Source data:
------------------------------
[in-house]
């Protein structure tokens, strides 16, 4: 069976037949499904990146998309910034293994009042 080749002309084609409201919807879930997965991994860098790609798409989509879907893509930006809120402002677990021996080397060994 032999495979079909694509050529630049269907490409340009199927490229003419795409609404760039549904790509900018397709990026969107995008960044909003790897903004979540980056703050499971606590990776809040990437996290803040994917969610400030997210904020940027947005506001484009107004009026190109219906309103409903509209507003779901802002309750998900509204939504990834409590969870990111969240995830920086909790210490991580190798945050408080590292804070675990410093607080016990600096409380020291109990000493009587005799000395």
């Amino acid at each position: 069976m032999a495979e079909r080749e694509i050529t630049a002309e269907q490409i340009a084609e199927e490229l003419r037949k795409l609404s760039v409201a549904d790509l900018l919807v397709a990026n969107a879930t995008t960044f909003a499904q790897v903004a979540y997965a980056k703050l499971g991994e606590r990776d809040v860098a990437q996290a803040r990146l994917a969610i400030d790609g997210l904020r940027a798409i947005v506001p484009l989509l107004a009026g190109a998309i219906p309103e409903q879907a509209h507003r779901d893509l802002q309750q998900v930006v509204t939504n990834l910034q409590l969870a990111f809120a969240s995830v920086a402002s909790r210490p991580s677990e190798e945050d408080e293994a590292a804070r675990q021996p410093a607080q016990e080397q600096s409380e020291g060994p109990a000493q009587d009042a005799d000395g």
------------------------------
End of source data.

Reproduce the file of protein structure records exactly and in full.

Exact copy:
[in-house]
């Protein structure tokens, strides 16, 4: 069976037949499904990146998309910034293994009042 080749002309084609409201919807879930997965991994860098790609798409989509879907893509930006809120402002677990021996080397060994 032999495979079909694509050529630049269907490409340009199927490229003419795409609404760039549904790509900018397709990026969107995008960044909003790897903004979540980056703050499971606590990776809040990437996290803040994917969610400030997210904020940027947005506001484009107004009026190109219906309103409903509209507003779901802002309750998900509204939504990834409590969870990111969240995830920086909790210490991580190798945050408080590292804070675990410093607080016990600096409380020291109990000493009587005799000395």
């Amino acid at each position: 069976m032999a495979e079909r080749e694509i050529t630049a002309e269907q490409i340009a084609e199927e490229l003419r037949k795409l609404s760039v409201a549904d790509l900018l919807v397709a990026n969107a879930t995008t960044f909003a499904q790897v903004a979540y997965a980056k703050l499971g991994e606590r990776d809040v860098a990437q996290a803040r990146l994917a969610i400030d790609g997210l904020r940027a798409i947005v506001p484009l989509l107004a009026g190109a998309i219906p309103e409903q879907a509209h507003r779901d893509l802002q309750q998900v930006v509204t939504n990834l910034q409590l969870a990111f809120a969240s995830v920086a402002s909790r210490p991580s677990e190798e945050d408080e293994a590292a804070r675990q021996p410093a607080q016990e080397q600096s409380e020291g060994p109990a000493q009587d009042a005799d000395g």